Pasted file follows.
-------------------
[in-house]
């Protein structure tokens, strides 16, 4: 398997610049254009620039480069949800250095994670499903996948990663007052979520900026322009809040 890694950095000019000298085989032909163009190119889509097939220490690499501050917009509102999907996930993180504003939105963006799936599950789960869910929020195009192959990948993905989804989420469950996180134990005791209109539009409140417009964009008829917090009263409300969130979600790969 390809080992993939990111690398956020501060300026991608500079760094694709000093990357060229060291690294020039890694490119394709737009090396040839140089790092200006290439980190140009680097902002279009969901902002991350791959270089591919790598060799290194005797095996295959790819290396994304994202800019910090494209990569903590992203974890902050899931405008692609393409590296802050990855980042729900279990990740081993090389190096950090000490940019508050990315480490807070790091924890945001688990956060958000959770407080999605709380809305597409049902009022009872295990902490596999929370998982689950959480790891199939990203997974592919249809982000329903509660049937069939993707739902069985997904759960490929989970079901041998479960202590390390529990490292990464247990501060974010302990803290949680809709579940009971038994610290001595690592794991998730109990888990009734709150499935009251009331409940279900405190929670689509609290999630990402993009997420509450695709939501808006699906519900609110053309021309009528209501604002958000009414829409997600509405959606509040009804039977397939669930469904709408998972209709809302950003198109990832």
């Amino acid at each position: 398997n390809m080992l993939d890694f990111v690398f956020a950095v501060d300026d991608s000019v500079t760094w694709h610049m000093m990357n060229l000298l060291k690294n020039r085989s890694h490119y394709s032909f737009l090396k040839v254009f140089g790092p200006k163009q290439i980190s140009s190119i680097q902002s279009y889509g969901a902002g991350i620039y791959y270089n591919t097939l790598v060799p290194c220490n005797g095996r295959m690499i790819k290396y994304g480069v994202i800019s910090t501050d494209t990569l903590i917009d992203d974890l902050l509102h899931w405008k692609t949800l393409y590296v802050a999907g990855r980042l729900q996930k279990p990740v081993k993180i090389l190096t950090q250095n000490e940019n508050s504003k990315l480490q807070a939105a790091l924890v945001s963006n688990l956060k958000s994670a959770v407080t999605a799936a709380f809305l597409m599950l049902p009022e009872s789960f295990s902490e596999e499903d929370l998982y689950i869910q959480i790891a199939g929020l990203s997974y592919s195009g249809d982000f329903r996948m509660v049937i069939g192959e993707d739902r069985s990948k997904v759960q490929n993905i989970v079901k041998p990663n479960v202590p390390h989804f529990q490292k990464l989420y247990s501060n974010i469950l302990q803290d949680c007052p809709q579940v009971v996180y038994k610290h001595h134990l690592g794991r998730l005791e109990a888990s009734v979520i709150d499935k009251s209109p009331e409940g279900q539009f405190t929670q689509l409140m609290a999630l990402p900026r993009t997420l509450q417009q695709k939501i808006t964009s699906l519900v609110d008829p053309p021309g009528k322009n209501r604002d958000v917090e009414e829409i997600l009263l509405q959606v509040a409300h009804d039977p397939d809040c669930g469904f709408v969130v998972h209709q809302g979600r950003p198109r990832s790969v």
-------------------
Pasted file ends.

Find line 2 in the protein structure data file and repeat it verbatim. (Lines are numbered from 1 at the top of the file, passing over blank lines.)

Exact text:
């Protein structure tokens, strides 16, 4: 398997610049254009620039480069949800250095994670499903996948990663007052979520900026322009809040 890694950095000019000298085989032909163009190119889509097939220490690499501050917009509102999907996930993180504003939105963006799936599950789960869910929020195009192959990948993905989804989420469950996180134990005791209109539009409140417009964009008829917090009263409300969130979600790969 390809080992993939990111690398956020501060300026991608500079760094694709000093990357060229060291690294020039890694490119394709737009090396040839140089790092200006290439980190140009680097902002279009969901902002991350791959270089591919790598060799290194005797095996295959790819290396994304994202800019910090494209990569903590992203974890902050899931405008692609393409590296802050990855980042729900279990990740081993090389190096950090000490940019508050990315480490807070790091924890945001688990956060958000959770407080999605709380809305597409049902009022009872295990902490596999929370998982689950959480790891199939990203997974592919249809982000329903509660049937069939993707739902069985997904759960490929989970079901041998479960202590390390529990490292990464247990501060974010302990803290949680809709579940009971038994610290001595690592794991998730109990888990009734709150499935009251009331409940279900405190929670689509609290999630990402993009997420509450695709939501808006699906519900609110053309021309009528209501604002958000009414829409997600509405959606509040009804039977397939669930469904709408998972209709809302950003198109990832």